The NJDEP Ecological Evaluation Technical Guidance, dated February 2015, Version 1.3 was created in order to “…to provide efficient and streamlined tiered guidance for the evaluation of ecological risk and aquatic and terrestrial habitats associated with contaminated sites.” In other words, an Ecological Evaluation (EE) is conducted in order to determine if remedial actions are required to protect an environmentally sensitive natural resource (ESNR). These ESNRs are basically wetlands, surface waters (rivers, streams, ponds, creeks, etc.), beaches, dunes, Pinelands areas, etc. In order to determine if an ESNR is in fact being impacted by a contaminated site, three (3) variables are required: the presence of an ESNR, the presence of a contaminant of potential ecological concern (COPEC), and some sort of pathway from the COPEC to the ESNR. If one of these variables is not present, then the EE is completed and no further action is required. However, if all variables are present, further investigation must be conducted to determine if the ESRN is being impacted and if the ESNR is being impacted, the proper remedial action must take place.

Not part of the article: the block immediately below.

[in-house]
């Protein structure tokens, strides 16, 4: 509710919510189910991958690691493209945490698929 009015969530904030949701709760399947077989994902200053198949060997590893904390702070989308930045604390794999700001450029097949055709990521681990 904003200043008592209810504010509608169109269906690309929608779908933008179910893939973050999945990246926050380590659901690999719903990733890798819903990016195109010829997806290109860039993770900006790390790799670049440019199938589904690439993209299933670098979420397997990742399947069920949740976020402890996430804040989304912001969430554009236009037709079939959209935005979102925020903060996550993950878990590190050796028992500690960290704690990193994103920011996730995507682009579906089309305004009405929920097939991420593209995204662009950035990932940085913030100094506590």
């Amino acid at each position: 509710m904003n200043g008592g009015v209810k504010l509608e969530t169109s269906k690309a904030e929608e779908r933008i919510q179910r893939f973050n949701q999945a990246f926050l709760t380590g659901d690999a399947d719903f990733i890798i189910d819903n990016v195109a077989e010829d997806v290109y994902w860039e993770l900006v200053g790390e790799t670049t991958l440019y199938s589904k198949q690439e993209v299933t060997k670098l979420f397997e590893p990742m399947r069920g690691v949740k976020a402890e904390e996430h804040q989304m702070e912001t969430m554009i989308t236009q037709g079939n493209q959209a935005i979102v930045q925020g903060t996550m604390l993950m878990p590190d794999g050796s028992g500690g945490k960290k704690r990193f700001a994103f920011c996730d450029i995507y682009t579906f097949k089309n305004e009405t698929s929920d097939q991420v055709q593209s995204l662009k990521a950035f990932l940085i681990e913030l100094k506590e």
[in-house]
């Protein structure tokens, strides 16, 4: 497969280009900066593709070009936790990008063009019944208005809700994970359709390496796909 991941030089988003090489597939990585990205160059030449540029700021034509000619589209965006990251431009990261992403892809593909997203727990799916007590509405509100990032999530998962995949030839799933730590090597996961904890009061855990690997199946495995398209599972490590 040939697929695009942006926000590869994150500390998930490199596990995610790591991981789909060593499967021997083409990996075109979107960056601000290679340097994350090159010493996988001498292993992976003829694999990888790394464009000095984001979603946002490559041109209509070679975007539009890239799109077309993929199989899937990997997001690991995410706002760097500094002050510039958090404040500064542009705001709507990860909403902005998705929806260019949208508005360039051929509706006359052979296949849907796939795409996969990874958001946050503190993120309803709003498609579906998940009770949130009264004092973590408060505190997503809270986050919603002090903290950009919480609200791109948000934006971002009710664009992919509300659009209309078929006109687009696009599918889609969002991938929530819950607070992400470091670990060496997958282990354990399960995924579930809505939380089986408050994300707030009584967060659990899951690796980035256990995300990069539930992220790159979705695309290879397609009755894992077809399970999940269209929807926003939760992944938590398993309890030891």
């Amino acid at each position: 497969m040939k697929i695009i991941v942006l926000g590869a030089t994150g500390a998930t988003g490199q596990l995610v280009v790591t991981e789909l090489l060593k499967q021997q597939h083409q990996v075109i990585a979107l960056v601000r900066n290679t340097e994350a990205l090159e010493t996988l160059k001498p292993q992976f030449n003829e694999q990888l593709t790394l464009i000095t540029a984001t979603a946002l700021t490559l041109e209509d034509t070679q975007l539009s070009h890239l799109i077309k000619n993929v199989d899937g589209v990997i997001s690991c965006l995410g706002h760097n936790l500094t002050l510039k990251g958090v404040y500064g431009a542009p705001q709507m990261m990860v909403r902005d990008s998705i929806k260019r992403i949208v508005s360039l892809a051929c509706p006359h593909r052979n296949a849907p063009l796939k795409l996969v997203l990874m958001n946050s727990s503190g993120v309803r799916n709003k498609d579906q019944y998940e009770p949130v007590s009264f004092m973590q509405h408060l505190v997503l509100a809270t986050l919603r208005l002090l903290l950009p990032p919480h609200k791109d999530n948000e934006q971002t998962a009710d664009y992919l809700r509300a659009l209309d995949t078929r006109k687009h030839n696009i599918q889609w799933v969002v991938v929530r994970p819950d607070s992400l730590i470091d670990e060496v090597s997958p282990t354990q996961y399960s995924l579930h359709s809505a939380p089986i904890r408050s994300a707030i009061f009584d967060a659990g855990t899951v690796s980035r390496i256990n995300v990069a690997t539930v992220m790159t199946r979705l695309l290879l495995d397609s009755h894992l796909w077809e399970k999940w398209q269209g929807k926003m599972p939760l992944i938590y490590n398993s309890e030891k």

The investigation of potential impact of an ESNR by a COPEC is conducted through sampling along the potential pathway during the Remedial Investigation portion of site remediation. As has been said throughout, if a contaminant is found above the NJDEP Ecological Screening Criteria (ESC), remediation is required. However, the type of remediation is not always as bad as one might think. Based on information provided in NJDEP webinars and the guidance, remediation could be conducted through a background investigation. For example, if arsenic is found above the ESC, on a site, the responsible party may want to investigate background areas to determine if arsenic is naturally occurring above these standards (as is the case in Burlington County). The responsible party may also want to determine if a particular receptor is present that is more sensitive to arsenic than other receptors. In other words, if a particular bird is known to be more susceptible to arsenic, but is not known to be associated with the site, the responsible party can utilize a less conservative standard for arsenic that may bring arsenic concentrations at the contaminated site below applicable criteria.
This interpretation of the guidance understands that although ESCs of contaminants are much more stringent compared to human health standards, the responsible party has other remedial options than simply spending money to remove contamination. Through the guidance of an environmental professional, a responsible party can determine if their site is impacting an ESNR and if so, choose a course of action that is both helpful to the environment as well as to the economic impact on the responsible party.
For more information contact David DiPascale, Assistant Project Manager, at email@example.com.
The guidance document can be found here http://www.nj.gov/dep/srp/guidance/srra/ecological_evaluation.pdf